A good movie is made by an initial burst of energy, the way that, when you are in school, your class exercises are always better than your final projects.
The calling of art is to extract us from our daily reality, to bring us to a hidden truth that's difficult to access – to a level that's not material but spiritual.
Some movies bring out the creativity in you. Every single audience member can become creative in the face of a particular movie. If you happen to like my films, it's because my films provide a bed for you on which you can find your creativity. The Hollywood movies do not provide that for you.
I prefer the countryside to cities. This is also true of my films: I have made more films in rural societies, and villages, than in towns.
There is violence in real life but I would never impose violence in a film just to attract the audience.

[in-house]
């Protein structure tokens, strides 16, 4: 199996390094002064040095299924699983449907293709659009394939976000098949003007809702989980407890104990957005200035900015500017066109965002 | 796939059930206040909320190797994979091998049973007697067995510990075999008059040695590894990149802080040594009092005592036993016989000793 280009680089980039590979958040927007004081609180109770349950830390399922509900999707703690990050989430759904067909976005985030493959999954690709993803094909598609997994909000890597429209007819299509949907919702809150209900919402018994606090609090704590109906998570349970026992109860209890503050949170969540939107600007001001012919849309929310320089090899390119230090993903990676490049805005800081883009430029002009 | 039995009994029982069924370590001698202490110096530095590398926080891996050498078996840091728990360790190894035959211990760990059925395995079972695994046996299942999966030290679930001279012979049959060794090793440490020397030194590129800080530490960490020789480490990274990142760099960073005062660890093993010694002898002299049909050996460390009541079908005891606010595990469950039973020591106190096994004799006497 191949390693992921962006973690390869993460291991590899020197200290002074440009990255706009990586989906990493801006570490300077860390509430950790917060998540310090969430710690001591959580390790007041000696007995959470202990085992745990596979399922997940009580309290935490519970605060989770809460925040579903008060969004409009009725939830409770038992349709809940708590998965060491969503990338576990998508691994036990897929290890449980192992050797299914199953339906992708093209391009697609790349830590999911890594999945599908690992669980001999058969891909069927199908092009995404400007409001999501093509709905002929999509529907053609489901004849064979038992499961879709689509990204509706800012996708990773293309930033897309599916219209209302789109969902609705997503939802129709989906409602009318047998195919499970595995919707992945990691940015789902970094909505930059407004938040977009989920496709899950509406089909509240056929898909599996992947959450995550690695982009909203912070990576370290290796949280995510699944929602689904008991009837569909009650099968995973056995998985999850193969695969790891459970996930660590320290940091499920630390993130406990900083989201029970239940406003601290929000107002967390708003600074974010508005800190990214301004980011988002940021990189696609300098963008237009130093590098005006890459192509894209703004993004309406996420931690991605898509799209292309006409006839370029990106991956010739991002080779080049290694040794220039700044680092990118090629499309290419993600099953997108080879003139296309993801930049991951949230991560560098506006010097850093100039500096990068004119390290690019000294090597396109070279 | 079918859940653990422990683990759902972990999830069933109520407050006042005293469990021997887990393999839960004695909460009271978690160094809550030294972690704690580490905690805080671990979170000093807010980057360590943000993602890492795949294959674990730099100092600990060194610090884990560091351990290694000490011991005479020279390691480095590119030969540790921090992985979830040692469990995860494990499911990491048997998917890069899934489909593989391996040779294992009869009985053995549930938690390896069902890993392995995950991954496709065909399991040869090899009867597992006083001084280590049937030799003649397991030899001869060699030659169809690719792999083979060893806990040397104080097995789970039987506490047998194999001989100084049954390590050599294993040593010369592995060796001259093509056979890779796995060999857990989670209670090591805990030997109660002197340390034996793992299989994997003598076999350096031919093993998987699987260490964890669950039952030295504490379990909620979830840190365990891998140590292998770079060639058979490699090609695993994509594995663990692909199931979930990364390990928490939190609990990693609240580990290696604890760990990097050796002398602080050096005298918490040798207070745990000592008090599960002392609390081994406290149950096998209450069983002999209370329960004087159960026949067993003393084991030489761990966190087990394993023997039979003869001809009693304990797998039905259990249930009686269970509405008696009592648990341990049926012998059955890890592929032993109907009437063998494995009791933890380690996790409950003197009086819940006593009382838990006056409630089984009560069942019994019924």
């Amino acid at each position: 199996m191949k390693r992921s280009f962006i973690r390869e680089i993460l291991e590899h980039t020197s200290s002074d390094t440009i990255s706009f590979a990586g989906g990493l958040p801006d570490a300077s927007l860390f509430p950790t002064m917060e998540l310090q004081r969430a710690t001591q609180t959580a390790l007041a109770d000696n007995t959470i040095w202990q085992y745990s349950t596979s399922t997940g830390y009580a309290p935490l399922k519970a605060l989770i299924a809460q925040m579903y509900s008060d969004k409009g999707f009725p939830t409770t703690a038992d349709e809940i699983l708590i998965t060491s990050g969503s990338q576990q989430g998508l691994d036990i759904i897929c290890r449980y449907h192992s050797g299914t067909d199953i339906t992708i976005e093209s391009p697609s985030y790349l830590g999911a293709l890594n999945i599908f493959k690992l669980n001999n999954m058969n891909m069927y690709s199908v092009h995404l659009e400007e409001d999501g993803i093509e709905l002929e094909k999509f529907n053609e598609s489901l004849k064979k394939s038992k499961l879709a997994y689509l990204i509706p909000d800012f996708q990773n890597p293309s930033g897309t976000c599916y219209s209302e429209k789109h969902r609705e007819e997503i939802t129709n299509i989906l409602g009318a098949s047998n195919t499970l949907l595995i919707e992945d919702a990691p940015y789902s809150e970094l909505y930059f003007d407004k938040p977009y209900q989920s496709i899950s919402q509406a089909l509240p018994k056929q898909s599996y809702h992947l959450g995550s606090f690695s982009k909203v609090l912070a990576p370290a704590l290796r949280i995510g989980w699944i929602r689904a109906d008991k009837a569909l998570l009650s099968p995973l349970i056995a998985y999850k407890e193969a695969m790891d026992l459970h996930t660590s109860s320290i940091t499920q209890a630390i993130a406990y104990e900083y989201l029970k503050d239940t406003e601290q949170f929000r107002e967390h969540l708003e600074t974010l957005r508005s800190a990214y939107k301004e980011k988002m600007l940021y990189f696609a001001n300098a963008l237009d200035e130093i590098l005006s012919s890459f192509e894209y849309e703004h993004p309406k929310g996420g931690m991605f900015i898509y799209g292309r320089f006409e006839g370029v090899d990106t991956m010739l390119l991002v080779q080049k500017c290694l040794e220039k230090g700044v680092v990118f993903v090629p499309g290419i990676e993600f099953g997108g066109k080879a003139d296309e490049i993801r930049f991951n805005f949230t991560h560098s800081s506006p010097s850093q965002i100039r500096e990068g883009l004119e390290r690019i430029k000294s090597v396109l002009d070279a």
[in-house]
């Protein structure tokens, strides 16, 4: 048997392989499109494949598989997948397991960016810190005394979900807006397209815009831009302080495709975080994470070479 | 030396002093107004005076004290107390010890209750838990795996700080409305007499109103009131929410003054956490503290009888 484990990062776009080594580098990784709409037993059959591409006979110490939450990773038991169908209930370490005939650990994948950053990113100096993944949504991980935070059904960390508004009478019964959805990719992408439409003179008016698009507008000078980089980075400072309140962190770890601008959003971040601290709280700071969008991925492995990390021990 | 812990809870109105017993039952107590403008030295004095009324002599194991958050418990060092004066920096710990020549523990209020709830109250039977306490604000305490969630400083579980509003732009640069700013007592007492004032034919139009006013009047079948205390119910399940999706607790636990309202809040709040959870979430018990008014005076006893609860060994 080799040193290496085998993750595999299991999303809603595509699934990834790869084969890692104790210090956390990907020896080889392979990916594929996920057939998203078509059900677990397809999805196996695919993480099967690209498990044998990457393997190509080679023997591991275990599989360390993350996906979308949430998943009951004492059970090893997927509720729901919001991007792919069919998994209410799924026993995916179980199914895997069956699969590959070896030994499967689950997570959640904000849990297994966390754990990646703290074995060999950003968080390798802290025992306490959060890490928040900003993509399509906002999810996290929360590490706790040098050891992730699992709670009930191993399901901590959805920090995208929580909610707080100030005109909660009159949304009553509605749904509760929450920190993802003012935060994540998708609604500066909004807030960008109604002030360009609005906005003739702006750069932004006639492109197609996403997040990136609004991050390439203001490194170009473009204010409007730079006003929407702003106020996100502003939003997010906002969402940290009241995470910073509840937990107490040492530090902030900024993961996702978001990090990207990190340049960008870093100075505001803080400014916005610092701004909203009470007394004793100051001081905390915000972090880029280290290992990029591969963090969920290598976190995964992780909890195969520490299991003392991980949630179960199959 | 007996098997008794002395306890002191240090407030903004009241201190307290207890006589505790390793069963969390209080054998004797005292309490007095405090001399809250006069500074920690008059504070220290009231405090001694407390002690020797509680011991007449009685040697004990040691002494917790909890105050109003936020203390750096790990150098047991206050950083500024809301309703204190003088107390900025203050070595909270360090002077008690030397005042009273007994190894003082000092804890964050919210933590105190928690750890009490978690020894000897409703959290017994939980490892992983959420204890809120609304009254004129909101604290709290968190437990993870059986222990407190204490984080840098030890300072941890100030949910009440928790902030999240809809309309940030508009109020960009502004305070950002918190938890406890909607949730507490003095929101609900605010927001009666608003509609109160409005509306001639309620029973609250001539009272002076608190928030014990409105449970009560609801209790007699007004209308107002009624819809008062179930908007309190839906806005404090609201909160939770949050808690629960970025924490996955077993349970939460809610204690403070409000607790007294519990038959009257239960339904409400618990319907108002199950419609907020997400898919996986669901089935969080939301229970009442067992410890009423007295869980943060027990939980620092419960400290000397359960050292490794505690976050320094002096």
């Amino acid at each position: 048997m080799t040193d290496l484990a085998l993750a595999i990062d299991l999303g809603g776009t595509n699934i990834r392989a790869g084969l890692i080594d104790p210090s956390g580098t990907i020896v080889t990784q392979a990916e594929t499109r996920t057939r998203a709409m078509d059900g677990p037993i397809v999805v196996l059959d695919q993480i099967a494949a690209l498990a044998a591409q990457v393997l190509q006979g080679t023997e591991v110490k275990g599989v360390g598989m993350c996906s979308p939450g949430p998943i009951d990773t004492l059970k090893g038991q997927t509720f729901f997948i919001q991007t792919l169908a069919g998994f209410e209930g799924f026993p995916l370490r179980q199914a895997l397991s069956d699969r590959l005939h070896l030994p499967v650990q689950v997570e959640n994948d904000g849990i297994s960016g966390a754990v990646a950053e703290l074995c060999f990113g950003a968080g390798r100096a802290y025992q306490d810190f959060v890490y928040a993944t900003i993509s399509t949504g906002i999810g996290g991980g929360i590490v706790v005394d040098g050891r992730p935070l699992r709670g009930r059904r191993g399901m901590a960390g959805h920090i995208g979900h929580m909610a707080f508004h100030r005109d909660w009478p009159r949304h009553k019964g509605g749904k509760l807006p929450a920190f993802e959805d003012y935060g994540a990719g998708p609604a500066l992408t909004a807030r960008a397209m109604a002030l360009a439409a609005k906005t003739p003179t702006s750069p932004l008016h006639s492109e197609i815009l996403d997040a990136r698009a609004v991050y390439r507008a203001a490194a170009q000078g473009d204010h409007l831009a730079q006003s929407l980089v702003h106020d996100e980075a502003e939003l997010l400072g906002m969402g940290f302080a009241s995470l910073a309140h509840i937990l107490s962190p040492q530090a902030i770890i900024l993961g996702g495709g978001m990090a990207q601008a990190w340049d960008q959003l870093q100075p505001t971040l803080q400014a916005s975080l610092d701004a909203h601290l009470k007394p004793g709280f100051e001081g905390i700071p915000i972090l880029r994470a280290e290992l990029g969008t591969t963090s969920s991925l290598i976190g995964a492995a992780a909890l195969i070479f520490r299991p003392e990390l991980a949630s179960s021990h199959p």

I spend a lot of time doing carpentry. Sometimes there is nothing that gives me the contentment that sawing a piece of wood does.
If you catch me coming out of a film, when I'm emotionally involved, I can tell you at that moment why I like it – but to talk about it years later is not logical to me.
I really enjoy listening to stories. I remember them and keep them in my mind.
All the different nations in the world, despite their differences of appearance and religion and language and way of life, still have one thing in common, and that is what's inside of all of us. If we X-rayed the insides of different human beings, we wouldn't be able to tell from those X-rays what the person's language or background or race is.